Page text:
Granser's voice faltered and broke at the recollection, and the weak tears streamed down his cheeks while the boys looked on and giggled. "Yet did I cry," he continued, "and desire to embrace him, though the Chauffeur was a brute, a perfect brute--the most abhorrent man I have ever known. His name was . . . strange, how I have forgotten his name. Everybody called him Chauffeur--it was the name of his occupation, and it stuck. That is how, to this day, the tribe he founded is called the Chauffeur Tribe.
"He was a violent, unjust man. Why the plague germs spared him I can never understand. It would seem, in spite of our old metaphysical notions about absolute justice, that there is no justice in the universe. Why did he live?--an iniquitous, moral monster, a blot on the face of nature, a cruel, relentless, bestial cheat as well. All he could talk about was motor-cars, machinery, gasoline, and garages--and especially, and with huge delight, of his mean pilferings and sordid swindlings of the persons who had employed him in the days before the corning of the plague. And yet he was spared, while hundreds of millions, yea, billions, of better men were destroyed.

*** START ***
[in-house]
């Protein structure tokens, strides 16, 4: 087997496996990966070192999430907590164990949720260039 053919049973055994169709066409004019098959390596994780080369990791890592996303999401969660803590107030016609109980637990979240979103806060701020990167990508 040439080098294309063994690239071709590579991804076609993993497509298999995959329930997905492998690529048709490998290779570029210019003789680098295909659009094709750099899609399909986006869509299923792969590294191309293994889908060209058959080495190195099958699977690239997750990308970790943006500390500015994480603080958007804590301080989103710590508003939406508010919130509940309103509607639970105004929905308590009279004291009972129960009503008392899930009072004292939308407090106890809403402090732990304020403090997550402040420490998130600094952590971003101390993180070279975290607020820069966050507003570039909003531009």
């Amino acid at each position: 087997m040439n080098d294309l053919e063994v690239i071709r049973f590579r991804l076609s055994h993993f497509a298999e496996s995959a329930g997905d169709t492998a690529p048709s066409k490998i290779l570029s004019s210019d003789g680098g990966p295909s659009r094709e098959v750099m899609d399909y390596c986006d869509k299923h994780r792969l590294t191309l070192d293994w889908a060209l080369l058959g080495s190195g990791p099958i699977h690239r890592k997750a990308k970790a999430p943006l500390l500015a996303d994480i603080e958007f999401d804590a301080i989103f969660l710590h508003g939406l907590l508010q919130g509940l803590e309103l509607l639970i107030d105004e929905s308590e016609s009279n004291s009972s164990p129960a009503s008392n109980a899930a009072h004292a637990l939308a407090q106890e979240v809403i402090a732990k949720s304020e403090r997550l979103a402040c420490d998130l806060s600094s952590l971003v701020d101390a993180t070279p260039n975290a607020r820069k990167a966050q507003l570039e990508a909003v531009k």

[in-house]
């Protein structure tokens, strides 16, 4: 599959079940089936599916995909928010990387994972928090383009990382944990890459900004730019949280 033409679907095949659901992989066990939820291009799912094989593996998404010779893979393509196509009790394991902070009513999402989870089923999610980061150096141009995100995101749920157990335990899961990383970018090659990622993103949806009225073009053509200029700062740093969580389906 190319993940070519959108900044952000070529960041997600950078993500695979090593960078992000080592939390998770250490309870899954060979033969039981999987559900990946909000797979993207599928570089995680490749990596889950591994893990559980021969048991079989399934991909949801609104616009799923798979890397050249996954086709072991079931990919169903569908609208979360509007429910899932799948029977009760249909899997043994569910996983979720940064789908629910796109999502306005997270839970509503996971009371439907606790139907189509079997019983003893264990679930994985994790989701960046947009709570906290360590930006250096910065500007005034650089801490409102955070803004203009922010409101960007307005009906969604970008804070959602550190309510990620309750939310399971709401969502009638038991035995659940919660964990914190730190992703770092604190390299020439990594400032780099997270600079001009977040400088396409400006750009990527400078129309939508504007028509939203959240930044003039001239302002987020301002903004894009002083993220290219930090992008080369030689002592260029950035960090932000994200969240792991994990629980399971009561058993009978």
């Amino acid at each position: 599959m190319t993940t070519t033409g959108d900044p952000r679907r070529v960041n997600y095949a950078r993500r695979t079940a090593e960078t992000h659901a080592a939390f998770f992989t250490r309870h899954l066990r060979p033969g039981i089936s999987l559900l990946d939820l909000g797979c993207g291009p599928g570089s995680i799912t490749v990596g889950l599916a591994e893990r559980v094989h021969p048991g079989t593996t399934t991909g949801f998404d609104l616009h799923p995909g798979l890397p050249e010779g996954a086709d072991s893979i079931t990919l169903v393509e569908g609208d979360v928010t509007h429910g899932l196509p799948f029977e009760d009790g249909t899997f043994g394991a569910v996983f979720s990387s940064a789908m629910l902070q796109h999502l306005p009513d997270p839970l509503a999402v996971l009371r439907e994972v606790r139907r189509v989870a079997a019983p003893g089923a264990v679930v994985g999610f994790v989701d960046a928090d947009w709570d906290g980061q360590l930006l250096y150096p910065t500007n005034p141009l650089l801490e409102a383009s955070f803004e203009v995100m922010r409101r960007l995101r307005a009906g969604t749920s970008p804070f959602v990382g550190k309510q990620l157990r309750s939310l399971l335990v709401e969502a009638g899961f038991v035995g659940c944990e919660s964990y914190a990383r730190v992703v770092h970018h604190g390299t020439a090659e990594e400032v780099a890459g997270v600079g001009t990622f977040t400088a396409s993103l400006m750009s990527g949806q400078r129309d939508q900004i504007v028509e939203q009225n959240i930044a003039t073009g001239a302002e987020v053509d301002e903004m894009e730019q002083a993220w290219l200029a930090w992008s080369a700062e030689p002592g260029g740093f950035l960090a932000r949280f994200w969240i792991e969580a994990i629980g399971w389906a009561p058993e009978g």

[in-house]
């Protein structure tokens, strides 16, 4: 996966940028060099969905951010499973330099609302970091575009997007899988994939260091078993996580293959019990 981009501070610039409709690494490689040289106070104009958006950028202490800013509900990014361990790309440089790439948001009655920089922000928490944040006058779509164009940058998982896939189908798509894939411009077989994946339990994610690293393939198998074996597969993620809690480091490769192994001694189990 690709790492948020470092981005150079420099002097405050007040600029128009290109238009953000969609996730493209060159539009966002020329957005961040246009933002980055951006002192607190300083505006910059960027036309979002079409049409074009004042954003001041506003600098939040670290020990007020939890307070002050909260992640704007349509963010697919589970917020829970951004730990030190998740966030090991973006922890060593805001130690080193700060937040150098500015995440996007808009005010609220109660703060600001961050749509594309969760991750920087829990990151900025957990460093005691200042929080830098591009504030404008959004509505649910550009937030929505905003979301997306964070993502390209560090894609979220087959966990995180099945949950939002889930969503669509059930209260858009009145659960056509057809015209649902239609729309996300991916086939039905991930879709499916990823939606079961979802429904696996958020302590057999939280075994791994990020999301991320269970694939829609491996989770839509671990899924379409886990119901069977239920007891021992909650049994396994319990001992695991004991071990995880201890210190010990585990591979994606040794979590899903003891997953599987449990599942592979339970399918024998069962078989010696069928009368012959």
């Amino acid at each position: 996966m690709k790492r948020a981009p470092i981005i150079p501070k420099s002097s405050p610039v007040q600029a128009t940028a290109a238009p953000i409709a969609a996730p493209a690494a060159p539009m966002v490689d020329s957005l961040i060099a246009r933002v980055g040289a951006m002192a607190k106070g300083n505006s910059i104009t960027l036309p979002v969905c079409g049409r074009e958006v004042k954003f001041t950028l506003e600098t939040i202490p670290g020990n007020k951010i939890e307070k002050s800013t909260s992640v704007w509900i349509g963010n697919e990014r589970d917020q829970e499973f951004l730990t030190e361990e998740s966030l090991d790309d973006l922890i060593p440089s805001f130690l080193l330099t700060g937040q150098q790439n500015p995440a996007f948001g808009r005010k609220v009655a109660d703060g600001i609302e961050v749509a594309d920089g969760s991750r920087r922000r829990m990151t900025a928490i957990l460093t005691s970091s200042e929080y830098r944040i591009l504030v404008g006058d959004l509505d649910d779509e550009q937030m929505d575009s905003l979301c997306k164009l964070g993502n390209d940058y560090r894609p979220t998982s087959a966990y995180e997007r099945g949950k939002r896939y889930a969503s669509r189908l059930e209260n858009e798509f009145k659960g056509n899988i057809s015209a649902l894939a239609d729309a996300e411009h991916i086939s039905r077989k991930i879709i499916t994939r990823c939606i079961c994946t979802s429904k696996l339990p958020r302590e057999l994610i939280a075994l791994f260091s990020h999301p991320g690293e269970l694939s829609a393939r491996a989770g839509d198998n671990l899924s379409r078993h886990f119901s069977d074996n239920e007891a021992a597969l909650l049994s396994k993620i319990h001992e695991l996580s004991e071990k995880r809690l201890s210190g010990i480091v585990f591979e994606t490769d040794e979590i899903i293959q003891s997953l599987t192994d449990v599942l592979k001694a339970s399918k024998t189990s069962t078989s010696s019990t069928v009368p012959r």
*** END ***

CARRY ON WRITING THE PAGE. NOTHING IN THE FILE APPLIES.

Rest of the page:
"I went on with him to his camp, and there I saw her, Vesta, the one woman. It was glorious and . . . pitiful. There she was, Vesta Van Warden, the young wife of John Van Warden, clad in rags, with marred and scarred and toil-calloused hands, bending over the campfire and doing scullion work-she, Vesta, who had been born to the purple to greatest baronage of wealth the world has ever known. John Van Warden, her husband, worth one billion, eight hundred millions and President of the Board of Industrial Magnates, had been the ruler of America. Also, sitting on the International Board of Control, he had been one of the seven men who ruled the world. And she herself had come of equally noble stock. Her father, Philip Saxon, had been President of the Board of Industrial Magnates up to the time of his death. This office was in process of becoming hereditary, and had Philip Saxon had a son that son would have succeeded him. But his only child was Vesta, the perfect flower of generations of the highest culture this planet has ever produced. It was not until the engagement between Vesta and Van Warden took place, that Saxon indicated the latter as his successor. It was, I am sure, a political marriage. I have reason to believe that Vesta never really loved her husband in the mad passionate way of which the poets used to sing. It was more like the marriages that obtained among crowned heads in the days before they were displaced by the Magnates.